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How the reorder point formula can reduce stockouts in your inventory

Holding too much inventory ties up capital and eats into business profits with increased carrying costs. At the same time, not enough stock causes slow order fulfillment, the potential for missed sales, and lost revenue.

Reorder point (ROP) is a supply chain management technique that businesses can use to guide this delicate balancing act to improve inventory operations, avoid stockouts, and maintain ideal inventory levels.

What is the reorder point?

The reorder point is the minimum number of units a company needs to have in stock to fill sales orders or meet production targets. Once inventory dips below the calculated reorder point, replenishment is triggered through a new purchase order.

Regularly calculating reorder points removes the mystery from inventory cost control and helps your business maintain optimal service levels.

Why should your business know your reorder points?

Reorder points help to ensure products and cash flow in the right direction, at the right time. With accurate reorder points for all of your product SKUs, you can meet customer demand in a timely fashion to improve cash flow and avoid the bloated costs of overstock.

Primary business benefits of using reorder points include the following:

Cost control

Inventory carrying costs typically account for 15-30% of total inventory costs. This affects the profit margin on goods sold. By using the most optimal reorder levels, businesses can keep storage and warehousing costs low to protect profits.

Optimal inventory levels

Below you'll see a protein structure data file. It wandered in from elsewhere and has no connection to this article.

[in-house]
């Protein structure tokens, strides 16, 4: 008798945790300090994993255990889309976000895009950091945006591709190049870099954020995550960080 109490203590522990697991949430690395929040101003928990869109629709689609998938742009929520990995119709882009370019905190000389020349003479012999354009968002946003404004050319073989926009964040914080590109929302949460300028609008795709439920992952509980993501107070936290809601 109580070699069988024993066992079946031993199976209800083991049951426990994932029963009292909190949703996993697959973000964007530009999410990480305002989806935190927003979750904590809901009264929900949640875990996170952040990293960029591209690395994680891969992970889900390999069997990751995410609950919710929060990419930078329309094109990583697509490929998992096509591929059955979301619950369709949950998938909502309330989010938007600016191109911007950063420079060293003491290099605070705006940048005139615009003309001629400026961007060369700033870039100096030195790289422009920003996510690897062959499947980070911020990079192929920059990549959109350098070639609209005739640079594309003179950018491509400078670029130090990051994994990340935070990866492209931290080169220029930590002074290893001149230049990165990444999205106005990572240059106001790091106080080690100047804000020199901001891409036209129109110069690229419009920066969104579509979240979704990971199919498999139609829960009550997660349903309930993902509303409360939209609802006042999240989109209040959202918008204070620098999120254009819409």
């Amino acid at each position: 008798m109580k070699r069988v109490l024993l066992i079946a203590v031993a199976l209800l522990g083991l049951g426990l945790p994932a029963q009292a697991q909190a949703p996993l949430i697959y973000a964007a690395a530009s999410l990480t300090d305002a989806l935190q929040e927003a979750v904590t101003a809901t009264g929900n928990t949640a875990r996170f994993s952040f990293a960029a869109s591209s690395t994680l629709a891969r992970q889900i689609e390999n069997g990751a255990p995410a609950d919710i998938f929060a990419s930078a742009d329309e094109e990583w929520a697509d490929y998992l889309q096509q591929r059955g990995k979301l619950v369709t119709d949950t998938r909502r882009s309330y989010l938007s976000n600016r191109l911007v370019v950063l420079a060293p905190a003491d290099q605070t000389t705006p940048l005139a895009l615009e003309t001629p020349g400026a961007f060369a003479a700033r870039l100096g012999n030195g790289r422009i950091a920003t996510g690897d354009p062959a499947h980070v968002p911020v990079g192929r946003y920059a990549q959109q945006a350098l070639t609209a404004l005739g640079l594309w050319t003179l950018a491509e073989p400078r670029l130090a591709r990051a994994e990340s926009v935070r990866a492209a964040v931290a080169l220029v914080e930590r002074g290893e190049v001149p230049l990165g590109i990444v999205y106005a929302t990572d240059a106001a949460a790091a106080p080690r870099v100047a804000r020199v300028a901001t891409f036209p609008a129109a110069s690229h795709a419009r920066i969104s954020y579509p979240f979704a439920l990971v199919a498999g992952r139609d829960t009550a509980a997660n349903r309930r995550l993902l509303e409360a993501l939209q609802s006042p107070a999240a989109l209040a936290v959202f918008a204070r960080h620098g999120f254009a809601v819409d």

By reordering a predetermined amount of replenishment inventory according to demand forecasts, you can avoid sunk costs from inventory shrinkage and obsolescence.

Supply chain optimization

The reorder point calculation takes into account delivery lead time from suppliers. By keeping track of average delivery lead time, you can identify your most reliable and least reliable suppliers and make more informed procurement decisions.

Improved forecasting

To accurately calculate reorder points, you’ll need to have strong records on sales volume and trends over a certain time period. As you build this body of data, you can improve forecasting to better meet customer demand.

Now, let’s see how to find the reorder point.

How does the reorder point formula work?

The reorder point formula takes into account three factors: average daily sales or usage, average delivery lead time, and safety stock.

Reorder Point = (Average Daily Usage x Average Lead Time in Days) + Safety Stock

First, let’s define all of the components that make up this equation.

Components of the reorder equation

Average daily sales or usage

Average daily sales is the average number of units sold or used per day over a defined time period. Three months or 90 days is a good starting increment to use. A retailer would measure the average number of units sold, while a manufacturer would calculate the average number of components used per day.

Let’s say you sold 40 units of an item in March, 60 in April, and 46 in May.

Over those three months (or 92 days) that averages out to 1.5 units sold on average per day.

Average delivery lead time

Average delivery lead time is the average amount of time it takes for a shipment to arrive from the time the order was placed. Average delivery lead time changes with fluctuations in seasonal demand, the quantity ordered, and distance from the up-chain supplier. For a reasonable measure, take an average of the past three months of POs for the SKU item you want to set a reorder point for. If your sales cycle is longer or shorter, adjust accordingly.